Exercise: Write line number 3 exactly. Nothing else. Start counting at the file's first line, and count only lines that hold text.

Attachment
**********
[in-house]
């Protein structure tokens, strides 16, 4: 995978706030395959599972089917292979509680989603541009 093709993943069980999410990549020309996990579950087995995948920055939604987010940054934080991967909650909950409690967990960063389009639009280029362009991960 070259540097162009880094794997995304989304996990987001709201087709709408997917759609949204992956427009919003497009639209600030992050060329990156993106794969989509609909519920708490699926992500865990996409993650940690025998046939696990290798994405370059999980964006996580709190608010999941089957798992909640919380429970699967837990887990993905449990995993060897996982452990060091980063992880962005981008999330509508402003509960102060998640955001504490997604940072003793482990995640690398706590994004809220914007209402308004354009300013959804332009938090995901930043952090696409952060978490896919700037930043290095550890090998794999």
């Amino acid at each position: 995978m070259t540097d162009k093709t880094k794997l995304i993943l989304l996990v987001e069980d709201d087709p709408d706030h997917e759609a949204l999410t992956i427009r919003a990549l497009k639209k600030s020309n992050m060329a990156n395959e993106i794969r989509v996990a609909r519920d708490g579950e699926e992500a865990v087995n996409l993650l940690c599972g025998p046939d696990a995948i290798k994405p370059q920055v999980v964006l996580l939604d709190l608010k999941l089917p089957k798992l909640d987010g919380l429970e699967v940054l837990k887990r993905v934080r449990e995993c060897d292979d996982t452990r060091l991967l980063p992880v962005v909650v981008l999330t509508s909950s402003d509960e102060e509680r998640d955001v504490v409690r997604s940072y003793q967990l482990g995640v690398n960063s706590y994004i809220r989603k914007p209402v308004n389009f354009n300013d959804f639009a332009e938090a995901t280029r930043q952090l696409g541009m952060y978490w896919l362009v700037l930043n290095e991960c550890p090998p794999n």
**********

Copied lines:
């Amino acid at each position: 995978m070259t540097d162009k093709t880094k794997l995304i993943l989304l996990v987001e069980d709201d087709p709408d706030h997917e759609a949204l999410t992956i427009r919003a990549l497009k639209k600030s020309n992050m060329a990156n395959e993106i794969r989509v996990a609909r519920d708490g579950e699926e992500a865990v087995n996409l993650l940690c599972g025998p046939d696990a995948i290798k994405p370059q920055v999980v964006l996580l939604d709190l608010k999941l089917p089957k798992l909640d987010g919380l429970e699967v940054l837990k887990r993905v934080r449990e995993c060897d292979d996982t452990r060091l991967l980063p992880v962005v909650v981008l999330t509508s909950s402003d509960e102060e509680r998640d955001v504490v409690r997604s940072y003793q967990l482990g995640v690398n960063s706590y994004i809220r989603k914007p209402v308004n389009f354009n300013d959804f639009a332009e938090a995901t280029r930043q952090l696409g541009m952060y978490w896919l362009v700037l930043n290095e991960c550890p090998p794999n």